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CFPB Issues Bulletin on Marketing Credit Card Add-On Products

Concurrent with its enforcement action against Capital One, the CFPB issued a Bulletin on its expectations for the marketing of credit card add-on products, such as those at issue in the Capital One action. The Bulletin also warns institutions that the CFPB will take “all necessary steps to ensure that consumers are protected from deceptive sales and marketing practices, including those resulting from failures to adequately disclose important product terms and conditions, or other violations of Federal consumer financial law.” These include having a comprehensive compliance management program ensures that telemarketing and customer service scripts do not mislead or pressure consumers.

The Bulletin outlines a number of steps that CFPB-supervised institutions should take to ensure that they market and sell credit card add-on products in a way that limits the potential for statutory or regulatory violations and associated consumer harm. The Bulletin also lists a number of compliance management programs that should be employed by institutions offering credit card add-on products.

Although the Bulletin focuses on credit card add-on products, the CFPB notes that institutions should take this guidance into consideration when offering similar products in connection with other forms of credit or deposit services.

The Bulletin is available here.

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CFPB Issues First Enforcement Action

In its first public enforcement action, the Consumer Finance Protection Bureau (CFPB) found that Capital One Bank, (USA) N.A. engaged in deceptive marketing practices, which the CFPB says mislead customers into buying credit card “add-on products.” The large size of the total payment required under this action ($210 million) has raised speculation that the CFPB will be seeking larger penalties than bank regulators in the past, because such previous penalties have not stopped banks from using unfair tactics to seek profits.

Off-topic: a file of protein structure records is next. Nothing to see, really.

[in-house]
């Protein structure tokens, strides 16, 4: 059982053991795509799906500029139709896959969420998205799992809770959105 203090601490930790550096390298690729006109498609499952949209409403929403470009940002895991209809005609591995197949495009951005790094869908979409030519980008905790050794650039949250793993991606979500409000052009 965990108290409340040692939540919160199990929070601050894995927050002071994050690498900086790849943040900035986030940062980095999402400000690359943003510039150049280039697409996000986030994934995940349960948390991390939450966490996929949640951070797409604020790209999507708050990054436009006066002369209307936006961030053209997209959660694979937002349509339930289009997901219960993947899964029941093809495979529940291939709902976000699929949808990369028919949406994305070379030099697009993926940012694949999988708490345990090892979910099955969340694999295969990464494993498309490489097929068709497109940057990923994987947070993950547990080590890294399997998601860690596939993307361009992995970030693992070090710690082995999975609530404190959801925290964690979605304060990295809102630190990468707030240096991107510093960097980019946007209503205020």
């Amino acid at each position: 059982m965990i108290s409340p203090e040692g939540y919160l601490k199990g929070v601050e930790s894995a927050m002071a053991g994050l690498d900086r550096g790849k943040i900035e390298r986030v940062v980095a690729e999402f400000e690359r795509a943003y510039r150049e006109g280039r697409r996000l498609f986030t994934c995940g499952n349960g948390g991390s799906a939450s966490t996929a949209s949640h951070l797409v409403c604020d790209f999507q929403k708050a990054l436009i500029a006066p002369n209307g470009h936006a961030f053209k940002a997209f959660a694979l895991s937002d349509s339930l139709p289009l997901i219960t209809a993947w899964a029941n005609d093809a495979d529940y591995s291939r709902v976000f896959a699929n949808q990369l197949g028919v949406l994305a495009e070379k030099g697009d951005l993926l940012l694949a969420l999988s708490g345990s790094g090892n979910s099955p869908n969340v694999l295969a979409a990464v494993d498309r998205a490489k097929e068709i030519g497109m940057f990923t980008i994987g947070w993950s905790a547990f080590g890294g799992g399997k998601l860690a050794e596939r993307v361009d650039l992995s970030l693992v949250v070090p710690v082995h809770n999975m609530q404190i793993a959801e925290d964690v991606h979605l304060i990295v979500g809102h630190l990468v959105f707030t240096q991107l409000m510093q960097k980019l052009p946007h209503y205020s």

The CFPB found through its supervision process that Capital One’s call-center vendors engaged in deceptive tactics to sell its credit card add-on products, which included payment protection plans, debt forgiveness and credit monitoring services. To activate newly issued credit cards, Capital One customers with low credit scores or low credit limits were directed to a third-party call center and subjected to “high-pressure [sales] tactics.” In particular, the CFPB found that Capital One customers were misled about the benefits of the add-on products, deceived about the nature of the products, mislead about eligibility, misinformed about the cost of the products and, in some cases, enrolled without their consent.

The CFPB’s enforcement action requires Capital One to cease all marketing of these products until the Bureau approves a compliance plan to help ensure against future violations; refund to 2 million customers approximately $140 million, which covers the cost of these add-on products as well as a refund of the finance charges associated with fees paid, any over-the-limit fees incurred and interest; pay claims denied based on ineligibility at enrollment; make convenient repayment to consumers; assure compliance with the terms of the consent order through the work of an independent auditor and pay a $25 million civil money penalty into the Bureau’s Civil Penalty Fund.

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